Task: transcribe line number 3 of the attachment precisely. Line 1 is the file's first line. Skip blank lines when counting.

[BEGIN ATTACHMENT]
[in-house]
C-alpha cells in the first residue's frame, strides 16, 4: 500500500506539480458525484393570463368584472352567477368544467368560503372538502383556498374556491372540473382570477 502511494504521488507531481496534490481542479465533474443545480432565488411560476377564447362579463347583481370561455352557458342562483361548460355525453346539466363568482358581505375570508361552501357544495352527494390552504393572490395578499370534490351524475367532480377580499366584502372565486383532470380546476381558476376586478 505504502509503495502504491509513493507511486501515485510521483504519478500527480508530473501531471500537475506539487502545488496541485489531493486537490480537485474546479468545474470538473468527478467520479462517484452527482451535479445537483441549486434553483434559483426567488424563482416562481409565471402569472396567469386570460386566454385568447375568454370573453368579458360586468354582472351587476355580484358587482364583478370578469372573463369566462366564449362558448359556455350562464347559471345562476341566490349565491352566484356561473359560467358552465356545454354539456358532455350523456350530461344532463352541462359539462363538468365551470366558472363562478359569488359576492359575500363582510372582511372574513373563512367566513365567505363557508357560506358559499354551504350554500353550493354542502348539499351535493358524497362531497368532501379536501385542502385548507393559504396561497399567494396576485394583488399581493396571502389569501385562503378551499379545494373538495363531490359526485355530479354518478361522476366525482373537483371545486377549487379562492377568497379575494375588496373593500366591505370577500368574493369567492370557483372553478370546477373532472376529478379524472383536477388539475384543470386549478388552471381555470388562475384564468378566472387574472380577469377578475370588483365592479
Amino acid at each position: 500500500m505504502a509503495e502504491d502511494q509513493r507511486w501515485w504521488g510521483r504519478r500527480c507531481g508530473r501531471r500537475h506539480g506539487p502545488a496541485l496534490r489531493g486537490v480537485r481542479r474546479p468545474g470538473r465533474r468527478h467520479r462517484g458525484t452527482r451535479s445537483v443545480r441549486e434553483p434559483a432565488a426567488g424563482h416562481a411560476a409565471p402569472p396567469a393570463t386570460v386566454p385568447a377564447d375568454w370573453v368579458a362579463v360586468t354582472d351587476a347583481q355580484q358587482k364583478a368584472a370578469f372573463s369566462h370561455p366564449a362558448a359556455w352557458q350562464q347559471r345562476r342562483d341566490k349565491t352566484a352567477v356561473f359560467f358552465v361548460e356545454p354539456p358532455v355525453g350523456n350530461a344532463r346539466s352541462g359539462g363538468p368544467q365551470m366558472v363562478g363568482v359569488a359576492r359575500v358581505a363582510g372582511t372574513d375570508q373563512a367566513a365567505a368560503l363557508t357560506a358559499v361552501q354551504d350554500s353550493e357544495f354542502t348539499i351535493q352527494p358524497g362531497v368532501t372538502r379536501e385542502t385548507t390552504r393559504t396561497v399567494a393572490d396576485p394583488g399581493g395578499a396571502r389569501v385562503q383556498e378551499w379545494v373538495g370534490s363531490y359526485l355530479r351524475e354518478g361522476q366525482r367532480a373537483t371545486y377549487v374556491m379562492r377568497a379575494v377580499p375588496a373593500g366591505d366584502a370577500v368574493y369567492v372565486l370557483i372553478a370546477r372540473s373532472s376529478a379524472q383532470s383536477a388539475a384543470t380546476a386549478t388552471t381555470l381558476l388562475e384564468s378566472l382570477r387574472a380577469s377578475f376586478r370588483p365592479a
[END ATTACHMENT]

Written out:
Amino acid at each position: 500500500m505504502a509503495e502504491d502511494q509513493r507511486w501515485w504521488g510521483r504519478r500527480c507531481g508530473r501531471r500537475h506539480g506539487p502545488a496541485l496534490r489531493g486537490v480537485r481542479r474546479p468545474g470538473r465533474r468527478h467520479r462517484g458525484t452527482r451535479s445537483v443545480r441549486e434553483p434559483a432565488a426567488g424563482h416562481a411560476a409565471p402569472p396567469a393570463t386570460v386566454p385568447a377564447d375568454w370573453v368579458a362579463v360586468t354582472d351587476a347583481q355580484q358587482k364583478a368584472a370578469f372573463s369566462h370561455p366564449a362558448a359556455w352557458q350562464q347559471r345562476r342562483d341566490k349565491t352566484a352567477v356561473f359560467f358552465v361548460e356545454p354539456p358532455v355525453g350523456n350530461a344532463r346539466s352541462g359539462g363538468p368544467q365551470m366558472v363562478g363568482v359569488a359576492r359575500v358581505a363582510g372582511t372574513d375570508q373563512a367566513a365567505a368560503l363557508t357560506a358559499v361552501q354551504d350554500s353550493e357544495f354542502t348539499i351535493q352527494p358524497g362531497v368532501t372538502r379536501e385542502t385548507t390552504r393559504t396561497v399567494a393572490d396576485p394583488g399581493g395578499a396571502r389569501v385562503q383556498e378551499w379545494v373538495g370534490s363531490y359526485l355530479r351524475e354518478g361522476q366525482r367532480a373537483t371545486y377549487v374556491m379562492r377568497a379575494v377580499p375588496a373593500g366591505d366584502a370577500v368574493y369567492v372565486l370557483i372553478a370546477r372540473s373532472s376529478a379524472q383532470s383536477a388539475a384543470t380546476a386549478t388552471t381555470l381558476l388562475e384564468s378566472l382570477r387574472a380577469s377578475f376586478r370588483p365592479a